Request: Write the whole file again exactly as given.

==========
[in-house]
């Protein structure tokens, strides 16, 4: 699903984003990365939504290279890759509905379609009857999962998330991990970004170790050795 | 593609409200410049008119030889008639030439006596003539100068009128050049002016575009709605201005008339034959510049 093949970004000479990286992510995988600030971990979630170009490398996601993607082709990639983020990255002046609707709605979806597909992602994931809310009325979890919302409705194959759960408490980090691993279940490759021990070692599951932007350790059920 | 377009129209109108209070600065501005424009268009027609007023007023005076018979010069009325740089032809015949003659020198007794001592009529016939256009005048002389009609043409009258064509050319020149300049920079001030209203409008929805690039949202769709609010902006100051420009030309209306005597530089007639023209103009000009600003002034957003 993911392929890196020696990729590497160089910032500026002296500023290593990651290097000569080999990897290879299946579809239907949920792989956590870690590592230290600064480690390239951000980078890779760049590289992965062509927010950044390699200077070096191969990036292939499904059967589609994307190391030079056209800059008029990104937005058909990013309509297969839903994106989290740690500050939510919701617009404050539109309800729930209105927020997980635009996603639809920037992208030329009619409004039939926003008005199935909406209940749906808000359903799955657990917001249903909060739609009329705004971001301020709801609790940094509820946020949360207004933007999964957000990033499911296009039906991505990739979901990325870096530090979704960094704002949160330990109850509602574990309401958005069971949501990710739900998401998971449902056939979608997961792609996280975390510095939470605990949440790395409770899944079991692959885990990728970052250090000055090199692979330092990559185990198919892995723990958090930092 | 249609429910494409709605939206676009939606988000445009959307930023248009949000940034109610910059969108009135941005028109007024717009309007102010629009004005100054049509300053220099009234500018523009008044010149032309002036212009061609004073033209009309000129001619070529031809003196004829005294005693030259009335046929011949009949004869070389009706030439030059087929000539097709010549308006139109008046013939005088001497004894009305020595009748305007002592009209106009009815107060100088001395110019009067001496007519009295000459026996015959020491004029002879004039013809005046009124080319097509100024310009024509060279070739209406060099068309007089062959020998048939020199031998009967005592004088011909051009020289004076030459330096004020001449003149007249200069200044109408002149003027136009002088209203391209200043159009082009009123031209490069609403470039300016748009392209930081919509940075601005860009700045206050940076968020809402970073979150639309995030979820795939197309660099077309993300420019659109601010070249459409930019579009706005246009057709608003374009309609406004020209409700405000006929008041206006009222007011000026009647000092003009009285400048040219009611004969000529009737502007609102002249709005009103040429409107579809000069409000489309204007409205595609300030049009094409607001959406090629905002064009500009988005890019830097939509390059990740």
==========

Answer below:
[in-house]
């Protein structure tokens, strides 16, 4: 699903984003990365939504290279890759509905379609009857999962998330991990970004170790050795 | 593609409200410049008119030889008639030439006596003539100068009128050049002016575009709605201005008339034959510049 093949970004000479990286992510995988600030971990979630170009490398996601993607082709990639983020990255002046609707709605979806597909992602994931809310009325979890919302409705194959759960408490980090691993279940490759021990070692599951932007350790059920 | 377009129209109108209070600065501005424009268009027609007023007023005076018979010069009325740089032809015949003659020198007794001592009529016939256009005048002389009609043409009258064509050319020149300049920079001030209203409008929805690039949202769709609010902006100051420009030309209306005597530089007639023209103009000009600003002034957003 993911392929890196020696990729590497160089910032500026002296500023290593990651290097000569080999990897290879299946579809239907949920792989956590870690590592230290600064480690390239951000980078890779760049590289992965062509927010950044390699200077070096191969990036292939499904059967589609994307190391030079056209800059008029990104937005058909990013309509297969839903994106989290740690500050939510919701617009404050539109309800729930209105927020997980635009996603639809920037992208030329009619409004039939926003008005199935909406209940749906808000359903799955657990917001249903909060739609009329705004971001301020709801609790940094509820946020949360207004933007999964957000990033499911296009039906991505990739979901990325870096530090979704960094704002949160330990109850509602574990309401958005069971949501990710739900998401998971449902056939979608997961792609996280975390510095939470605990949440790395409770899944079991692959885990990728970052250090000055090199692979330092990559185990198919892995723990958090930092 | 249609429910494409709605939206676009939606988000445009959307930023248009949000940034109610910059969108009135941005028109007024717009309007102010629009004005100054049509300053220099009234500018523009008044010149032309002036212009061609004073033209009309000129001619070529031809003196004829005294005693030259009335046929011949009949004869070389009706030439030059087929000539097709010549308006139109008046013939005088001497004894009305020595009748305007002592009209106009009815107060100088001395110019009067001496007519009295000459026996015959020491004029002879004039013809005046009124080319097509100024310009024509060279070739209406060099068309007089062959020998048939020199031998009967005592004088011909051009020289004076030459330096004020001449003149007249200069200044109408002149003027136009002088209203391209200043159009082009009123031209490069609403470039300016748009392209930081919509940075601005860009700045206050940076968020809402970073979150639309995030979820795939197309660099077309993300420019659109601010070249459409930019579009706005246009057709608003374009309609406004020209409700405000006929008041206006009222007011000026009647000092003009009285400048040219009611004969000529009737502007609102002249709005009103040429409107579809000069409000489309204007409205595609300030049009094409607001959406090629905002064009500009988005890019830097939509390059990740």